Hands up if you put these things off if you can.
Hands up if you justify why you didn’t do these things.
Hands up if you think you are very busy but don’t seem to get things done.
If your hand is up, then you must keep reading!
In business there are many things that have to be done that, as business owners, there are some we love to do and some we hate to do. Avoidance and procrastination is our partners with the things we hate to do – of course we can justify it – you know, that extra time spent facebooking etc was solid marketing and I just ran out of time to do the other things (yer yer).
In business, time is money – so I asked my colleagues in the Albany Creek Business Contacts group what their strategies are to get things done especially the stuff they wish they didn’t have to do. When asked this question, a chorus responded – EAT THAT FROG!
Probing further, this means do the stuff you don’t want to do first – get it out of the way – and then you have the rest of the time to enjoy doing the things you want to do. Sound advice I thought. This was elaborated on by suggestions that it is easier and more efficient to schedule to do the things you don’t like to do in a time when you are at your best. That way you can stay focused and bash through it. If you are a morning person, then schedule them for first thing when you arrive at work. If you are more energized and pumped to tackle them after you have achieved work you enjoy then schedule them for then.
How do you keep the momentum going if there are a few things to be done, I hear you ask. Next tip from the group was to build energy through completing the little things first. The sense of achievement will motivate you to take on the medium sized and then the large things that need to be done. Take a moment to feel good for achieving the completion of tasks and this will help spur you on to the next.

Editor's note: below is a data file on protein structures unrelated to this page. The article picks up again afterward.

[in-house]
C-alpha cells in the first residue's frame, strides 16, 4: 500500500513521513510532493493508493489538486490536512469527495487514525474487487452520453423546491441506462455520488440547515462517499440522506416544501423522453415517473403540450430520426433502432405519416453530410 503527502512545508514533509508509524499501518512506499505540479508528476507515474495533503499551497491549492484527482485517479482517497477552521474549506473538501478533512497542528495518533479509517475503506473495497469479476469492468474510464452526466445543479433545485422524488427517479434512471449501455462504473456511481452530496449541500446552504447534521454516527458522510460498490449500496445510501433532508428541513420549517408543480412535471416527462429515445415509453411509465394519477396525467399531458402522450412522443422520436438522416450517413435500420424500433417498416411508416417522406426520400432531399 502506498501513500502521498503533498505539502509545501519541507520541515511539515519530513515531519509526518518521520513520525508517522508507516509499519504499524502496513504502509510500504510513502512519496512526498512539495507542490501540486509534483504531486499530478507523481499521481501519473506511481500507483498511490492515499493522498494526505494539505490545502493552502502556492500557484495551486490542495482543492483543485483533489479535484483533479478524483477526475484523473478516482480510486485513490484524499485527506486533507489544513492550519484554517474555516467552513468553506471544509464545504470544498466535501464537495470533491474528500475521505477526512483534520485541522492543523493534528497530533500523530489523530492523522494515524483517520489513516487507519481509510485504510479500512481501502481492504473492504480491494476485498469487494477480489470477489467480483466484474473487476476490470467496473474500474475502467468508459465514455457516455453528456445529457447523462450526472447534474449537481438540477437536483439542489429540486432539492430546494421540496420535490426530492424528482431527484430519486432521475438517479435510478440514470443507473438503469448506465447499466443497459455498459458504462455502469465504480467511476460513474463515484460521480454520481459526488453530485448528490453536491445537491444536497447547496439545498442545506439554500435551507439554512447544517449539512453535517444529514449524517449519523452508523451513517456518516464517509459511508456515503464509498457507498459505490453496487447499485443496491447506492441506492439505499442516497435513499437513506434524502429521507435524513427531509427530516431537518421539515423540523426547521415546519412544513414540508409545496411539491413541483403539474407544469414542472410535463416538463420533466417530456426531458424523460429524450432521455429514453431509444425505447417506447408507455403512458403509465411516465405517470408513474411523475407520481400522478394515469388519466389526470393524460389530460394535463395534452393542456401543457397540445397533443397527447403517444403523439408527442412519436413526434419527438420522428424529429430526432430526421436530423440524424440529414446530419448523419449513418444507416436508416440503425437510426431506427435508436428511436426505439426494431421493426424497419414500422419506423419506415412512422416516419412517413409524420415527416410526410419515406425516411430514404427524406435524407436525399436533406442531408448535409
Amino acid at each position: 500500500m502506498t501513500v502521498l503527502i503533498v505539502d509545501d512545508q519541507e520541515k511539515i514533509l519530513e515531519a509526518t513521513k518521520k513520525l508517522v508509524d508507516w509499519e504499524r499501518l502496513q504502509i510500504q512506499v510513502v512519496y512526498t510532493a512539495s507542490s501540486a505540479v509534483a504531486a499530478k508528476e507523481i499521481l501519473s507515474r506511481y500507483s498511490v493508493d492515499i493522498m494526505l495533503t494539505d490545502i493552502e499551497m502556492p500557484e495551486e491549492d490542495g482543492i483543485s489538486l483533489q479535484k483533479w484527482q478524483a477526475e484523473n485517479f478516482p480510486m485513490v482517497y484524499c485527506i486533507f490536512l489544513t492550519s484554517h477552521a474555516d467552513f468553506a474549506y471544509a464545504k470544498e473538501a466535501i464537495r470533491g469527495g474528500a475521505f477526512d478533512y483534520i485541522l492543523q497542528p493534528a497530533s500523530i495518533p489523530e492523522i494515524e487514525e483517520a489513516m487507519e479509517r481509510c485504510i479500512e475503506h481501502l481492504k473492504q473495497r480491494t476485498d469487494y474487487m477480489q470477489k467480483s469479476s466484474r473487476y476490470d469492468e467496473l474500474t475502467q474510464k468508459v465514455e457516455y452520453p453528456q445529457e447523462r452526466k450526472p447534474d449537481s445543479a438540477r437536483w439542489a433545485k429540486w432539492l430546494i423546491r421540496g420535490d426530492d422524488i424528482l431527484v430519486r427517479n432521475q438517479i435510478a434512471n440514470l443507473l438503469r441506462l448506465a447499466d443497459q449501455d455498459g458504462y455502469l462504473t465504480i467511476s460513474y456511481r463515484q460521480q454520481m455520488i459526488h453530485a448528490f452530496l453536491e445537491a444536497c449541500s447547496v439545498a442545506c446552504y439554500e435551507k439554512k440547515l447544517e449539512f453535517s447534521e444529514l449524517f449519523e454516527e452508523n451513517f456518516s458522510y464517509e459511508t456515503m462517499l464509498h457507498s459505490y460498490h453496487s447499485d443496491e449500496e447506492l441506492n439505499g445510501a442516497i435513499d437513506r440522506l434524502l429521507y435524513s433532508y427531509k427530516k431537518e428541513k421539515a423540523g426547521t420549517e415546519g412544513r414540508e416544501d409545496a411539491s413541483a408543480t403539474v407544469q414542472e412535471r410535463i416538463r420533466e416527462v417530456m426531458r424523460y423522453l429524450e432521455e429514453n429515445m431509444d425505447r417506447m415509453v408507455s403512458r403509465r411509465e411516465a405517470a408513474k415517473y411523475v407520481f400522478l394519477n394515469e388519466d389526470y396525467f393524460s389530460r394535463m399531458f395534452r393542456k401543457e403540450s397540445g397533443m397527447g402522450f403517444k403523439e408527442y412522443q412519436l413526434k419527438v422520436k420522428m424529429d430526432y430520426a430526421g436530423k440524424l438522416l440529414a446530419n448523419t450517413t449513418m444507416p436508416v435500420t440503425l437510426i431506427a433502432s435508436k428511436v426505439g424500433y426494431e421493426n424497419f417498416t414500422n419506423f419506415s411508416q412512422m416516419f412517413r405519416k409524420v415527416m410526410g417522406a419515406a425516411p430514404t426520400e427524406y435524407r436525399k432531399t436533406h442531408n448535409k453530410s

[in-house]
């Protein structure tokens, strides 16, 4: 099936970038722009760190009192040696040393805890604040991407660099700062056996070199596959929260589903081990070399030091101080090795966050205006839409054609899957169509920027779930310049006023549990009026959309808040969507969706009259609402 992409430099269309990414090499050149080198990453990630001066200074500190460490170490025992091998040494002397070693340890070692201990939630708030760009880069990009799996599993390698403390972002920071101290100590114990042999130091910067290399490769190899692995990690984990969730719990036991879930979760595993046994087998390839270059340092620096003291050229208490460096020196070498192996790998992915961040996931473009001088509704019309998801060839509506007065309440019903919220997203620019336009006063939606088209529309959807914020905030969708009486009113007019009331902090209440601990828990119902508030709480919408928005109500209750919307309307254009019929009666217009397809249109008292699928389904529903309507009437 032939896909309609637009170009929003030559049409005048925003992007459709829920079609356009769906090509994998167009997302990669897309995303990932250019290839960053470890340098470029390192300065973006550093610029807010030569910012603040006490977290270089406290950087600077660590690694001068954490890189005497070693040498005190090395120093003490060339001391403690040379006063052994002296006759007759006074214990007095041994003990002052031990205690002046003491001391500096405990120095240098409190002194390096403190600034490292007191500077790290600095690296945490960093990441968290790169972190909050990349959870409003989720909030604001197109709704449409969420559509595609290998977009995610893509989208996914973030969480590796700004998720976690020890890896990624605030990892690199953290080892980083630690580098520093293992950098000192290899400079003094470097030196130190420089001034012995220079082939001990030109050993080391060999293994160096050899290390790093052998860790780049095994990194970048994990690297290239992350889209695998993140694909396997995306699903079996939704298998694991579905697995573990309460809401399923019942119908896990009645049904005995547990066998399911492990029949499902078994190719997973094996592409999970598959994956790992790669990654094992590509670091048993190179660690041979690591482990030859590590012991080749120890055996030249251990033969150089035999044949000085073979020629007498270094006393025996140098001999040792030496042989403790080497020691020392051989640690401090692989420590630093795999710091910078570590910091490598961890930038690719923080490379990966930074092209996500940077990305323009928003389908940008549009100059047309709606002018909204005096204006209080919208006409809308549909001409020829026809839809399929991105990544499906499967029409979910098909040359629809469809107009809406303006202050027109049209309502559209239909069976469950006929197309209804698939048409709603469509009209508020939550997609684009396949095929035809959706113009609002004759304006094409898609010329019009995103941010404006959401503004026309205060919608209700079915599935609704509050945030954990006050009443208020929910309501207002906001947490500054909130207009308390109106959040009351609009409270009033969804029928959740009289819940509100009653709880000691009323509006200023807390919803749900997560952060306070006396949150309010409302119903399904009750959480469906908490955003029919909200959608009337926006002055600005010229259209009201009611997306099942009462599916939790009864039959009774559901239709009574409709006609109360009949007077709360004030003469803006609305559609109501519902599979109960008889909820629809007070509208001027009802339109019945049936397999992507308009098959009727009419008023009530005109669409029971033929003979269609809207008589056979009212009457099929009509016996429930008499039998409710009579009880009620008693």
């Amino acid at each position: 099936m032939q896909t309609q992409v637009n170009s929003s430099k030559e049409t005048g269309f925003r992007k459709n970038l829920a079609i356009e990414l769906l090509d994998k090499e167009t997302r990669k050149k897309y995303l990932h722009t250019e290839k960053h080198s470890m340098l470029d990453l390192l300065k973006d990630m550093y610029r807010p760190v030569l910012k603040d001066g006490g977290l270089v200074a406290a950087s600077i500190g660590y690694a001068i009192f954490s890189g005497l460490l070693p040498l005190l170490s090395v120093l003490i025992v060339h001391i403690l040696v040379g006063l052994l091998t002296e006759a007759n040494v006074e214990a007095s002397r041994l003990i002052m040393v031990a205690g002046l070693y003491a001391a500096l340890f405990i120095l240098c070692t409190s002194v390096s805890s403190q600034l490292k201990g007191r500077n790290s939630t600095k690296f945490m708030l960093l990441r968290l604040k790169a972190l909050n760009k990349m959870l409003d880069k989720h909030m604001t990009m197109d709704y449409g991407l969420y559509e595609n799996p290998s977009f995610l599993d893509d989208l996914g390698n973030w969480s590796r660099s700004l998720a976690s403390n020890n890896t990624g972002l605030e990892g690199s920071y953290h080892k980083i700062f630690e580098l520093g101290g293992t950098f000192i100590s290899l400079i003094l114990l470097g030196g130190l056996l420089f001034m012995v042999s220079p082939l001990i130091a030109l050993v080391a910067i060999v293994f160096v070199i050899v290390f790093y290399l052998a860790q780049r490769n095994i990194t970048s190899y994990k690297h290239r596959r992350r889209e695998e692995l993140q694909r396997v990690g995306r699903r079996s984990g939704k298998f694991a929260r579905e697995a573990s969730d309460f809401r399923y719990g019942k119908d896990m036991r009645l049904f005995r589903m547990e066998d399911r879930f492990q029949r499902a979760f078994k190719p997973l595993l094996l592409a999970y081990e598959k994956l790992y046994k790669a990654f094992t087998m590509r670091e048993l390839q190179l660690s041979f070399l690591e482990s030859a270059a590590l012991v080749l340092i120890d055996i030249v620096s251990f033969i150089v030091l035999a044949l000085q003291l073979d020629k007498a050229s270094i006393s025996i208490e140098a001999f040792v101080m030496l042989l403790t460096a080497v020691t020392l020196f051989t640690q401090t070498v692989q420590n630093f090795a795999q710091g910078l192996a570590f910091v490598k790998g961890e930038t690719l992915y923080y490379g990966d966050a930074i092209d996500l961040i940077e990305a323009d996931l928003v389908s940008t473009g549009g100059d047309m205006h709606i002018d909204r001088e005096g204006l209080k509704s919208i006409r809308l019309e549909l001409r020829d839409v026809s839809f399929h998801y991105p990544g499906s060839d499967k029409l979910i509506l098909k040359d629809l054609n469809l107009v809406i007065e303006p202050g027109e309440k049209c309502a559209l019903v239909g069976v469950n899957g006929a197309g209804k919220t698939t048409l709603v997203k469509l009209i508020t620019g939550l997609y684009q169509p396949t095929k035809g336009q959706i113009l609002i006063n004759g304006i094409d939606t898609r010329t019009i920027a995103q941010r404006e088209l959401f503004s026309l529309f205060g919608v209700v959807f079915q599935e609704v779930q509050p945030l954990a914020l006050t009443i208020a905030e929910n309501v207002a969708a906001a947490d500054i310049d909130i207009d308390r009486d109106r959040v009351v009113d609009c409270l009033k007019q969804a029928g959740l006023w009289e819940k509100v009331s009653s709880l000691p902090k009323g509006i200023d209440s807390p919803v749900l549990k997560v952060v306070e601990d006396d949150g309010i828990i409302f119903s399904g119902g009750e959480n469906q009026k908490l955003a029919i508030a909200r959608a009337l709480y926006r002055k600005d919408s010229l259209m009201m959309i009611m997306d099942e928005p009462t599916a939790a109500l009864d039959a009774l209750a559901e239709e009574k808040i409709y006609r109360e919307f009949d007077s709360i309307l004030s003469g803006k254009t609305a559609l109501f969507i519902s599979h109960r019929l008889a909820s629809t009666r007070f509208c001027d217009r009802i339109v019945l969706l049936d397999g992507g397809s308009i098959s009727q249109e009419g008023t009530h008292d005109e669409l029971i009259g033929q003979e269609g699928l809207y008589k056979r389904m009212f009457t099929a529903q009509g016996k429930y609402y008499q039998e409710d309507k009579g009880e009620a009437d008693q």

If feeling overwhelmed with the number or size of the tasks at hand, prioritise the top 2-3 that need to be done and tackle them first. Then prioritise the next 2-3 and so on. When prioritizing, ask yourself “what is the best use of my time right now”. Be honest in answering this for the betterment of your business otherwise the answer will be something you want to do rather than what you should do.
Next tip was to consider the GOOD BETTER BEST test to your day. It is easy to fill your day with good stuff but are these activities the better/best things that you should be doing for your business. Reflect on what you have done in the day and ask if it was good things or the better/best. Then schedule and plan tomorrow’s activities for better/best.
A relevant tip is to understand why you don’t like to do the things you don’t like to do and why you don’t want to do them. Is it a right-handed person being asked to do left-handed activities? Is it an emotional or personal barrier making you uncomfortable having to do the task (eg, many people are uncomfortable with debt collection as they don’t like confrontation at any level). Is it that you don’t understand what is entailed in doing the task? And so on … if you can understand the barriers then you can work on breaking them down. Do you need training in the task? Is the task better outsourced? Can the task be automated? to name a few solutions.
Remember, 20% of activities in your business gives you 80% of your revenue. Therefore, you need to work out that 20% and invest in making them happen efficiently and effectively.
Some other practical tips suggested were:
- To turn your phone off and minimise emails and other distractions so you solely focus on doing what needs to be done.
- Utilise time management tools such as the Pamodoro Technique, Outlook etc.
- Understand your barriers utilizing techniques such as Myers Briggs, Team Management Index and Enneagram
- Be aware of your energy levels and incorporate techniques to keep them up – eg, take a break every 450 minutes, walk around, look outside, just do something to re-energise before getting back into the work.
(Contributors to this blog – Nathan Dobbins, Core Computers – Kathy Patterson, Brendale Stationery Supplies – Pete Paulo, Pacific Empowerment – Leonard Whittaker, ActionCycle Learning – Scott Deaves, David Deane Real Estate – Tessa Stowe, SendOutCards)
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